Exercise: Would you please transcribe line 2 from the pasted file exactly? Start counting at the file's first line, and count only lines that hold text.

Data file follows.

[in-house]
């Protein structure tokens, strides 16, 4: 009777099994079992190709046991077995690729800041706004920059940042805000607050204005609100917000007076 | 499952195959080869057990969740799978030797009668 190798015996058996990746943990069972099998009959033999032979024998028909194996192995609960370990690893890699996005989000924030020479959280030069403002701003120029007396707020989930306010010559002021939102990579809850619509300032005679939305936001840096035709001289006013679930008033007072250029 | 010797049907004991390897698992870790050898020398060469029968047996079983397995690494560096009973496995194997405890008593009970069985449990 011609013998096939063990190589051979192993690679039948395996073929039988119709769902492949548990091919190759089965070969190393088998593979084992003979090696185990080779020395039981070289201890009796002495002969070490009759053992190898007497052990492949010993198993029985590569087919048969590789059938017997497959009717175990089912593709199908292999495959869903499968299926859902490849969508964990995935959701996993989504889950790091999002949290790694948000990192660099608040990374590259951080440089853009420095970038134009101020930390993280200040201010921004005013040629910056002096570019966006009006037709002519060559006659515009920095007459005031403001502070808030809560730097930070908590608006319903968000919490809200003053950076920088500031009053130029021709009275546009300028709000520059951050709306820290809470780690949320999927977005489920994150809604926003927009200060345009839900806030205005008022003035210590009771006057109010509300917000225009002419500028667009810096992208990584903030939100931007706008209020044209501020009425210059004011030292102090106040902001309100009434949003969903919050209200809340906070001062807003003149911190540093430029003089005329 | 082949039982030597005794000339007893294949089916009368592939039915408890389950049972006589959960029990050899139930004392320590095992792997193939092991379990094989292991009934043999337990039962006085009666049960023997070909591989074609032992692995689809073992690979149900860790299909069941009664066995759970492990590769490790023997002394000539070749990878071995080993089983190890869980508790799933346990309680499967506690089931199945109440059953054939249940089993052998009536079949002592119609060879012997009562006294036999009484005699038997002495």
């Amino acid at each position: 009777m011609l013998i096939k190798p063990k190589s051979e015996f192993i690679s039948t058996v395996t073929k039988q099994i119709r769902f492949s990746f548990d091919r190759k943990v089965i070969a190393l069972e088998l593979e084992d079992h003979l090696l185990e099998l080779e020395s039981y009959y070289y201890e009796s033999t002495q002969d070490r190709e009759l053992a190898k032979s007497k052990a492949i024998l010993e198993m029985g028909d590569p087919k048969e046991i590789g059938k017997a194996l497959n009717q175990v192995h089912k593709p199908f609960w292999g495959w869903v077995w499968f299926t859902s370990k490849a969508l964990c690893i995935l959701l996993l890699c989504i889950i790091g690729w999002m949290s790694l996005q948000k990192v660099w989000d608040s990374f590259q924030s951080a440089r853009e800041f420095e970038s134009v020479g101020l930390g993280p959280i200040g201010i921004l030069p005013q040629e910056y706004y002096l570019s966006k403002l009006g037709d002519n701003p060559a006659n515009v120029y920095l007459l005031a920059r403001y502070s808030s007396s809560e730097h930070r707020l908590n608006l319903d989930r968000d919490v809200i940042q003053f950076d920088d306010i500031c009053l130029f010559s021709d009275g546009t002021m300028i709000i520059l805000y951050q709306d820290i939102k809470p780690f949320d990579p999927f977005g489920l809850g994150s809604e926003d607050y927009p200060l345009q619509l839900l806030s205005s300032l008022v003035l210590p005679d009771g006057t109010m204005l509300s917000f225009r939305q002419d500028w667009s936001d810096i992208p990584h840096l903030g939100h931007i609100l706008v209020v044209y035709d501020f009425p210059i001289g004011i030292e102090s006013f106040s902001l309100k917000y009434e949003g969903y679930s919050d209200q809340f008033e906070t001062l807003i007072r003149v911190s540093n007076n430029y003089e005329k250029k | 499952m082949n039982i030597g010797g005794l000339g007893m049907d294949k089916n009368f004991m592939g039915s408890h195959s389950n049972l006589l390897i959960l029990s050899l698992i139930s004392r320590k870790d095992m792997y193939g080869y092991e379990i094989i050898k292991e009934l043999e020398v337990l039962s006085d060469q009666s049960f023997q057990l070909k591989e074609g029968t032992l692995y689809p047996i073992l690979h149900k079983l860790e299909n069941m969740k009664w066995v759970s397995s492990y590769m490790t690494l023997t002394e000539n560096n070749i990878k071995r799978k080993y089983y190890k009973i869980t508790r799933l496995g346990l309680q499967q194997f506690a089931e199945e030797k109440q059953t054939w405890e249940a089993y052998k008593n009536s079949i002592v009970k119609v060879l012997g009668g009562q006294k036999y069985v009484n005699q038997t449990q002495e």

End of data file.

């Protein structure tokens, strides 16, 4: 009777099994079992190709046991077995690729800041706004920059940042805000607050204005609100917000007076 | 499952195959080869057990969740799978030797009668 190798015996058996990746943990069972099998009959033999032979024998028909194996192995609960370990690893890699996005989000924030020479959280030069403002701003120029007396707020989930306010010559002021939102990579809850619509300032005679939305936001840096035709001289006013679930008033007072250029 | 010797049907004991390897698992870790050898020398060469029968047996079983397995690494560096009973496995194997405890008593009970069985449990 011609013998096939063990190589051979192993690679039948395996073929039988119709769902492949548990091919190759089965070969190393088998593979084992003979090696185990080779020395039981070289201890009796002495002969070490009759053992190898007497052990492949010993198993029985590569087919048969590789059938017997497959009717175990089912593709199908292999495959869903499968299926859902490849969508964990995935959701996993989504889950790091999002949290790694948000990192660099608040990374590259951080440089853009420095970038134009101020930390993280200040201010921004005013040629910056002096570019966006009006037709002519060559006659515009920095007459005031403001502070808030809560730097930070908590608006319903968000919490809200003053950076920088500031009053130029021709009275546009300028709000520059951050709306820290809470780690949320999927977005489920994150809604926003927009200060345009839900806030205005008022003035210590009771006057109010509300917000225009002419500028667009810096992208990584903030939100931007706008209020044209501020009425210059004011030292102090106040902001309100009434949003969903919050209200809340906070001062807003003149911190540093430029003089005329 | 082949039982030597005794000339007893294949089916009368592939039915408890389950049972006589959960029990050899139930004392320590095992792997193939092991379990094989292991009934043999337990039962006085009666049960023997070909591989074609032992692995689809073992690979149900860790299909069941009664066995759970492990590769490790023997002394000539070749990878071995080993089983190890869980508790799933346990309680499967506690089931199945109440059953054939249940089993052998009536079949002592119609060879012997009562006294036999009484005699038997002495």